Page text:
It was only at the end, when I had helped people through the thinking process that they could visualise and understand the power of the process, the potential benefits, the added value and the outcomes from using such methods/ models and techniques. Some of the people on that project became real advocates of systems thinking after that. Now, how long do you think it would have taken me to convince them if I hadn’t used the ‘show don’t tell’ way?
Don’t get me wrong, I think we should fly the flag for systems thinking but there’s a way to do it…….not by having the harsh academic argument in the practical world but by crossing the bridge, getting to a place in the middle and then the flag will fly itself. But, we all have to be willing to compromise and come half way.
Remember…….if you don’t ever want to cross the bridge, how will you ever get to the other side?
2 thoughts on “Crossing the Bridge”
Great post – I totally agree. I also wonder why most systems thinking methodologies haven’t made it to the level of “stickiness” of other management approaches that people recognise and ask for proactively – lean, six sigma, design thinking etc etc. Is it possible to make systems techniques more accessible / branded / memorable, without tarnishing the underlying theories?
Hi Steve, I think that part of the problem is the way it is ‘sold.’ If the concepts etc are put across in terms that people can related to (no fancy jargon that no-one understands and using appropriate examples) then I find they do ask for systems thinking repeatedly. In my experience, what puts people off is when people talk theory or make systems thinking sound too complicated or give the impression that it is really hard to get a grip of.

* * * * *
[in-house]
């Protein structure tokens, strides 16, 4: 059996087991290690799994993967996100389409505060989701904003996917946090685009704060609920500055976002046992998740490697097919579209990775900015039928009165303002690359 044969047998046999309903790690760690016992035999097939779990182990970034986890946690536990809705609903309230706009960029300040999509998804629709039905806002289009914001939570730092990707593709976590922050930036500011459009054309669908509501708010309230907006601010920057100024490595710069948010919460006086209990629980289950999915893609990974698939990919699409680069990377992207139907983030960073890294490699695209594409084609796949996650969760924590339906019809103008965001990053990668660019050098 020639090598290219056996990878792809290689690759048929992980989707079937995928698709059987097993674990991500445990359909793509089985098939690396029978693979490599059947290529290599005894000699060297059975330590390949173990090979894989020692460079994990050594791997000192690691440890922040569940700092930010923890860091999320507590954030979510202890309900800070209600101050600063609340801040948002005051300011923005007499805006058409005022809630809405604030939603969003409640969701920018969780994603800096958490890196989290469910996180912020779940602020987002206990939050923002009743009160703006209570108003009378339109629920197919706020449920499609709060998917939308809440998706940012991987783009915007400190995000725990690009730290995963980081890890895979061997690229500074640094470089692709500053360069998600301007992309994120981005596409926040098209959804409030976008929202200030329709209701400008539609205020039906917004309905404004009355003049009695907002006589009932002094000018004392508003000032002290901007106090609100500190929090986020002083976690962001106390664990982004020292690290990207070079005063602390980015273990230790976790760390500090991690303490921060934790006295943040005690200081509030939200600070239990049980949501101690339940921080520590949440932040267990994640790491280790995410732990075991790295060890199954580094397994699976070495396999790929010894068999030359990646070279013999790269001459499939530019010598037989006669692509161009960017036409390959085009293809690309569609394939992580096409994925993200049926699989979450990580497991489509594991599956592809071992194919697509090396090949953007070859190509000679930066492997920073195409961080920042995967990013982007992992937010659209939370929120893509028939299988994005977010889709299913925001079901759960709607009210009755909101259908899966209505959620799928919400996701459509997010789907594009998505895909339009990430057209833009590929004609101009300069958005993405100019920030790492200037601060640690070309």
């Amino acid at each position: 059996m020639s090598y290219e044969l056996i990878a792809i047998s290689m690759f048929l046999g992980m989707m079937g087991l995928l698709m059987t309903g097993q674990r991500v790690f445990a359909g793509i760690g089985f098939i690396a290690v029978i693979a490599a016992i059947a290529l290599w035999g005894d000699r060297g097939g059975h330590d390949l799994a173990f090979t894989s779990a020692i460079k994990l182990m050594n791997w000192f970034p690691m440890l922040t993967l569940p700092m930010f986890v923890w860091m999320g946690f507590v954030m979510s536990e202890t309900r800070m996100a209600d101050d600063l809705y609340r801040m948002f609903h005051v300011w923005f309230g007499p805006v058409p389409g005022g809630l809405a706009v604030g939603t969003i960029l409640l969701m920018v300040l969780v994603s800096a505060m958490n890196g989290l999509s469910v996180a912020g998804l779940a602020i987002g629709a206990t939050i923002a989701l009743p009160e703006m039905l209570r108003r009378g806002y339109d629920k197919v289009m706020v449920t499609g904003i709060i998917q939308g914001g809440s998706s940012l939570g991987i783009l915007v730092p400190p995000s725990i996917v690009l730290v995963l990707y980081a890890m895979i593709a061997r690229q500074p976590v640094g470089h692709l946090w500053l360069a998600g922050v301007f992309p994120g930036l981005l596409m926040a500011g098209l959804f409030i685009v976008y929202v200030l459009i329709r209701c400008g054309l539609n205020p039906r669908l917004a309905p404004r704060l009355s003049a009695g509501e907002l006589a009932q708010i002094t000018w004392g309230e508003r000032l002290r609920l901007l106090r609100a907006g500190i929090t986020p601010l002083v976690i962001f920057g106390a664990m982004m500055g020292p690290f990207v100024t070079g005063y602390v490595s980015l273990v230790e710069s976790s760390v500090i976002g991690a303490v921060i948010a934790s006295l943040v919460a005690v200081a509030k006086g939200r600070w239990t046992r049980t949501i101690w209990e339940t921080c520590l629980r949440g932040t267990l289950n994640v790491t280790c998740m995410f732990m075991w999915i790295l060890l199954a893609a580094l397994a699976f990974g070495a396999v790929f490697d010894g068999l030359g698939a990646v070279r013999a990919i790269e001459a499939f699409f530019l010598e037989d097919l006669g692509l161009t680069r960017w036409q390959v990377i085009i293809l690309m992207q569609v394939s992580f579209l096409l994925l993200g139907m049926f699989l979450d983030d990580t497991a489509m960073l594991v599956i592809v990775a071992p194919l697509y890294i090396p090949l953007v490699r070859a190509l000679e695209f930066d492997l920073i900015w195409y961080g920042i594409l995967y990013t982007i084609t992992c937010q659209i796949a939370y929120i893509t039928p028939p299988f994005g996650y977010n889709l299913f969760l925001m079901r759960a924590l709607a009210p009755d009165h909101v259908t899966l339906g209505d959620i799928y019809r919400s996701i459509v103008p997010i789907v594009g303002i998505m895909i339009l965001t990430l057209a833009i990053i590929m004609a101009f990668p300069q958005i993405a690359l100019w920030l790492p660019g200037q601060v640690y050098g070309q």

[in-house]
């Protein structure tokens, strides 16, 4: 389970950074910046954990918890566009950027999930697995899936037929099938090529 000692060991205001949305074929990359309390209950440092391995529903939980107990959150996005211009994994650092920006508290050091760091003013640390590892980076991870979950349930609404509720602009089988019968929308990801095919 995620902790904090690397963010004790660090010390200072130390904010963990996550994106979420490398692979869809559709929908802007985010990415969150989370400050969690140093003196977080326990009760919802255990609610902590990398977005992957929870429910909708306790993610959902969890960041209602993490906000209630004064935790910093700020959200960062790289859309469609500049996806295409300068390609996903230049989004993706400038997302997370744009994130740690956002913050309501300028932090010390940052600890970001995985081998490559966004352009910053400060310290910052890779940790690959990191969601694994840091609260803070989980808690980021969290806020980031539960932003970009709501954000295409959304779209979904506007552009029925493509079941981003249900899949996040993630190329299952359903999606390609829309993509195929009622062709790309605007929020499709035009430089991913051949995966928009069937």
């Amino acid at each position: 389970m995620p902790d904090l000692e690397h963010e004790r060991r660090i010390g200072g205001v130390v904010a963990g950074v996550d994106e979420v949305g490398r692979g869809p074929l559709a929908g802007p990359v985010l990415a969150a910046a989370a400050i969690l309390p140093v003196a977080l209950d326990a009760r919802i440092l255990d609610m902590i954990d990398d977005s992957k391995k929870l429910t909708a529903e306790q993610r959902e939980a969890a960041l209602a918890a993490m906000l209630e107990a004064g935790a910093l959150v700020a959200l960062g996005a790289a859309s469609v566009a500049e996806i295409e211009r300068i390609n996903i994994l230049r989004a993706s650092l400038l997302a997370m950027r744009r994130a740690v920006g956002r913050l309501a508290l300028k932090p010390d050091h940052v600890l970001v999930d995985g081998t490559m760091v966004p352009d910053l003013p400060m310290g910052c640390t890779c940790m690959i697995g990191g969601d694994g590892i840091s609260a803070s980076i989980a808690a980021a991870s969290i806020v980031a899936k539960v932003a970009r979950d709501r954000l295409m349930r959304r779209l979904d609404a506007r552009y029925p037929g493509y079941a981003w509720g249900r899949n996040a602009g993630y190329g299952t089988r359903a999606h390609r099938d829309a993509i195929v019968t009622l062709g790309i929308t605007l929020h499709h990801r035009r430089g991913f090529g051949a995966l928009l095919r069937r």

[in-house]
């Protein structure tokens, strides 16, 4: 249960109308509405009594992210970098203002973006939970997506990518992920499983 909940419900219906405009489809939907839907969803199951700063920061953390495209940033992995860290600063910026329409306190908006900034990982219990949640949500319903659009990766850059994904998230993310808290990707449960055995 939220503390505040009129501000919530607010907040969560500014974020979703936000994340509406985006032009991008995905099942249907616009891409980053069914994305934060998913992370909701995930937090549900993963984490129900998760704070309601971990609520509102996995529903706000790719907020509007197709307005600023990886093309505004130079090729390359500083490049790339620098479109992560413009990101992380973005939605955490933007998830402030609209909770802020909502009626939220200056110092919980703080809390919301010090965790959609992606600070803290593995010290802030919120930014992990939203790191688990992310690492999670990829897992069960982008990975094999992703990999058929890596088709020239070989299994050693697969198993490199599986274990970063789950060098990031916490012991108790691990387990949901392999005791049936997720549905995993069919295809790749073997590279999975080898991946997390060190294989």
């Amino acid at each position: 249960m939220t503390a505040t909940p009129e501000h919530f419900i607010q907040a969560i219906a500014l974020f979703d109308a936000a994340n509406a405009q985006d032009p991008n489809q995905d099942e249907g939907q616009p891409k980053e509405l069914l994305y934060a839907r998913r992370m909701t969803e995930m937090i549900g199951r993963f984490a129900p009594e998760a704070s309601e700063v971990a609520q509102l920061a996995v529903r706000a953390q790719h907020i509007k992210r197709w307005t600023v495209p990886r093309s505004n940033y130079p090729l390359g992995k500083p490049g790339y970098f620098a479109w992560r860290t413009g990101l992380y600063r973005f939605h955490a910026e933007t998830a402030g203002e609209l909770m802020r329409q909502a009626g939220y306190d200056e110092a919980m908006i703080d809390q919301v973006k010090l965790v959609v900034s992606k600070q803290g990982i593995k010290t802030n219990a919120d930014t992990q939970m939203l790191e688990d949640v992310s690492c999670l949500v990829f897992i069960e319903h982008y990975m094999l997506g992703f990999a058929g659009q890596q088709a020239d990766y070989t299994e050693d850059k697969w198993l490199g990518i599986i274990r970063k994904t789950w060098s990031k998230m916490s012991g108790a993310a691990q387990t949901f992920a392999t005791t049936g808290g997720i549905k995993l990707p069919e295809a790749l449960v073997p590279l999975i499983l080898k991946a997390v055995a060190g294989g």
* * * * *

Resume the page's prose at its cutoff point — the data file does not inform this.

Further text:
Just recently I went through the VSM with a Director I’m doing some work with. I didn’t tell him what it was or anything about it. I just described the situation he was facing using the diagram and some simple concepts and examples. His reaction was, ‘That made things so simple to understand. I wish I’d seen this before now.’ So, for me, it’s very much about the way the practitioner handles the situation. I often get asked repeatedly for more training/ information etc on systems thinking by people I have worked with. In my opinion, it’s time we changed the image of systems thinking. It isn’t just for consultants, it isn’t just for the ‘super intelligent.’ If we are prepared to cross the bridge and meet people half way, we have a huge opportunity to get systems thinking more widely used. If we try and ‘sell’ systems thinking as something that is too complicated for people, why would they want to engage with it? I wonder if we need to stop considering why managers don’t adopt systems thinking and maybe start considering why we aren’t making it easier for them adopt.